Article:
Access to free drinking water at school has improved, but California schools are not doing all they can, despite state and federal laws on the issue and evidence of the health benefits of drinking water, researchers said Thursday. One in four schools studied did not meet the legal requirements, they said.
“Schools have made great strides in reducing availability of sugar-sweetened beverages, yet ensuring excellence in drinking water access in schools is still an area of significant need,” according to the researchers from UC San Francisco, the California Food Policy Advocates and ChangeLab Solutions in Oakland.
“Although historically some states did specify that a certain number of [drinking fountains] be available for a certain number of students, there was generally no guidance regarding the location of those fountains,” the researchers wrote in the American Journal of Public Health.
Kids, parents and staff often have complained that the drinking fountains are not clean, not working or are dispensing unpalatable water. But some recent efforts to provide water in portable coolers or other dispensers seemed to get kids to drink more water, the researchers said.
Thanks to legislation, the mix of beverages offered in schools has changed, with a reduction in sodas and energy drinks sweetened with sugar or high fructose corn syrup, and more water and low-calorie drinks in vending machines and at school stores.
But that creates a problem too, because many children cannot afford to buy water and because of the disposal of plastic bottles, the researchers said.
In California, a law was enacted in September 2010 requiring that public schools provide free drinking water during meals. The Healthy, Hunger-Free Kids Act, also signed into law that year, includes a provision for access to free drinking water where meals are served -- though not where they are eaten.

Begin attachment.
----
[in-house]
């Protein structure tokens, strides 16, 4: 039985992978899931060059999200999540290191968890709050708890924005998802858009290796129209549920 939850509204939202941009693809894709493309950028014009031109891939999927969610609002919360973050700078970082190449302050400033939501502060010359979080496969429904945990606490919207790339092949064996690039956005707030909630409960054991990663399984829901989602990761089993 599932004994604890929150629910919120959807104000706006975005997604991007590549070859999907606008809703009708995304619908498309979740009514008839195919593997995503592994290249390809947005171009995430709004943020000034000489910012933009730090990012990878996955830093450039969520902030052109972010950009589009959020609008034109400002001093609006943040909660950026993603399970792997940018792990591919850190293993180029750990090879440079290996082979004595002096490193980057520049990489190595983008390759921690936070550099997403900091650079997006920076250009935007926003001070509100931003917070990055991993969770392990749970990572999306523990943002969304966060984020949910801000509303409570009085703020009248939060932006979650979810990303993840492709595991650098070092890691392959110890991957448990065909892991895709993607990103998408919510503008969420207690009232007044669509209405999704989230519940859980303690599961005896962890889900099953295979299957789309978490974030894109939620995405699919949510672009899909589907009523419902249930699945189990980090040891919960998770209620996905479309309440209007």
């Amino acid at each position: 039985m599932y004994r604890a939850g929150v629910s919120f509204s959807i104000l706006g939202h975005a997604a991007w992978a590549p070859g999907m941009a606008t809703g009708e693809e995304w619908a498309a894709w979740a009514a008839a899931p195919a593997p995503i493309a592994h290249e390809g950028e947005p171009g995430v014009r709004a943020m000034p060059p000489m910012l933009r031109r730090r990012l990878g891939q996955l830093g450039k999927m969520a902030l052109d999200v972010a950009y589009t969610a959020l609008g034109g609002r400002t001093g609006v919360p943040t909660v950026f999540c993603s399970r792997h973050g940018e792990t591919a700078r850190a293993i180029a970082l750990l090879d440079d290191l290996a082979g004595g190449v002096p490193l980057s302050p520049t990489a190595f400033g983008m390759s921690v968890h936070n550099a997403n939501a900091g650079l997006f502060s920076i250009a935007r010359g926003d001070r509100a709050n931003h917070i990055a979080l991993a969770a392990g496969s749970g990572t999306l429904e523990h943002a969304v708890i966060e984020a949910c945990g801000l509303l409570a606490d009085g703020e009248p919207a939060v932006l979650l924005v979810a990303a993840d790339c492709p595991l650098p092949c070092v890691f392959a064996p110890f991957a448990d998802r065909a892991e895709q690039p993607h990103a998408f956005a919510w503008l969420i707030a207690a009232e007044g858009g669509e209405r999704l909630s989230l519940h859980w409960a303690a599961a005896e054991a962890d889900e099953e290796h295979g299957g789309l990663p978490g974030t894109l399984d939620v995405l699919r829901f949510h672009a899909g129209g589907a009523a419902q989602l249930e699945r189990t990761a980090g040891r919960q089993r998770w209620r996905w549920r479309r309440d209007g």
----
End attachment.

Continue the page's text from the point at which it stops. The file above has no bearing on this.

Drinking water is associated with prevention of cavities, obesity prevention and improved cognitive function, the researchers wrote.
In 2011, they surveyed 240 administrators in California schools; they set up five standards to be met for a school to be considered providing “excellent” water service. No schools meet all these: water in four of five key spots (cafeteria, gym, etc.); one or more fountains for every 25 students; water available other than fountains to encourage drinking, such as pitchers; safe and appealing tap water; and fountains that are clean and in working order.
But all the schools offered water in at least one location. Thirty-seven percent offered it in four of the five locations. And although one in four did not meet the requirements, the researchers noted that their study was conducted not long after the California law took effect.
Urban schools, high schools and old schools “may need the most assistance in improving their drinking water access.” Administrators cited cost and other priorities as barriers, the researchers said.